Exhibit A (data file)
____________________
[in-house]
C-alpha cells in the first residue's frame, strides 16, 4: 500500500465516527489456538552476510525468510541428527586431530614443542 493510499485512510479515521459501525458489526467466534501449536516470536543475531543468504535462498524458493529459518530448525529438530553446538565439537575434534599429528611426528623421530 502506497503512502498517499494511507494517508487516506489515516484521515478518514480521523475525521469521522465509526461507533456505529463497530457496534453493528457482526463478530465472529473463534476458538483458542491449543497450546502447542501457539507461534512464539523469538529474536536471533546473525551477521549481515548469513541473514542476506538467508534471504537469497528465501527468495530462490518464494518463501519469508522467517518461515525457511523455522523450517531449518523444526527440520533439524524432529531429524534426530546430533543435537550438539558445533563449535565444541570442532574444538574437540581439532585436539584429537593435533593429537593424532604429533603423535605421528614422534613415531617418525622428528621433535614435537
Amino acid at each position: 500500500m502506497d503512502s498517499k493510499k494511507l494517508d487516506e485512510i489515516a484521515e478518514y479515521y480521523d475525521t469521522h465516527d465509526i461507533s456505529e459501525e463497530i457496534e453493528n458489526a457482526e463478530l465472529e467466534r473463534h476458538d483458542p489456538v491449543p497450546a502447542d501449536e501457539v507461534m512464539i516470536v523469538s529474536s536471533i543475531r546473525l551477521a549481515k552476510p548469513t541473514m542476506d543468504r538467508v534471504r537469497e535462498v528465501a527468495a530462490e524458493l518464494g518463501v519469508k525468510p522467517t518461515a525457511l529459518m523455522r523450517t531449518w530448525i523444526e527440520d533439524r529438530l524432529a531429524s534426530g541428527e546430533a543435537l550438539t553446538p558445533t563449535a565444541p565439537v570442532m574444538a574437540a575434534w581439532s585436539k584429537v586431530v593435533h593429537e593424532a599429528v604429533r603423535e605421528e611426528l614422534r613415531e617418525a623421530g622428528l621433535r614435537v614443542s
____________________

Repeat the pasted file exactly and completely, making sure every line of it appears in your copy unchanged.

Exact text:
[in-house]
C-alpha cells in the first residue's frame, strides 16, 4: 500500500465516527489456538552476510525468510541428527586431530614443542 493510499485512510479515521459501525458489526467466534501449536516470536543475531543468504535462498524458493529459518530448525529438530553446538565439537575434534599429528611426528623421530 502506497503512502498517499494511507494517508487516506489515516484521515478518514480521523475525521469521522465509526461507533456505529463497530457496534453493528457482526463478530465472529473463534476458538483458542491449543497450546502447542501457539507461534512464539523469538529474536536471533546473525551477521549481515548469513541473514542476506538467508534471504537469497528465501527468495530462490518464494518463501519469508522467517518461515525457511523455522523450517531449518523444526527440520533439524524432529531429524534426530546430533543435537550438539558445533563449535565444541570442532574444538574437540581439532585436539584429537593435533593429537593424532604429533603423535605421528614422534613415531617418525622428528621433535614435537
Amino acid at each position: 500500500m502506497d503512502s498517499k493510499k494511507l494517508d487516506e485512510i489515516a484521515e478518514y479515521y480521523d475525521t469521522h465516527d465509526i461507533s456505529e459501525e463497530i457496534e453493528n458489526a457482526e463478530l465472529e467466534r473463534h476458538d483458542p489456538v491449543p497450546a502447542d501449536e501457539v507461534m512464539i516470536v523469538s529474536s536471533i543475531r546473525l551477521a549481515k552476510p548469513t541473514m542476506d543468504r538467508v534471504r537469497e535462498v528465501a527468495a530462490e524458493l518464494g518463501v519469508k525468510p522467517t518461515a525457511l529459518m523455522r523450517t531449518w530448525i523444526e527440520d533439524r529438530l524432529a531429524s534426530g541428527e546430533a543435537l550438539t553446538p558445533t563449535a565444541p565439537v570442532m574444538a574437540a575434534w581439532s585436539k584429537v586431530v593435533h593429537e593424532a599429528v604429533r603423535e605421528e611426528l614422534r613415531e617418525a623421530g622428528l621433535r614435537v614443542s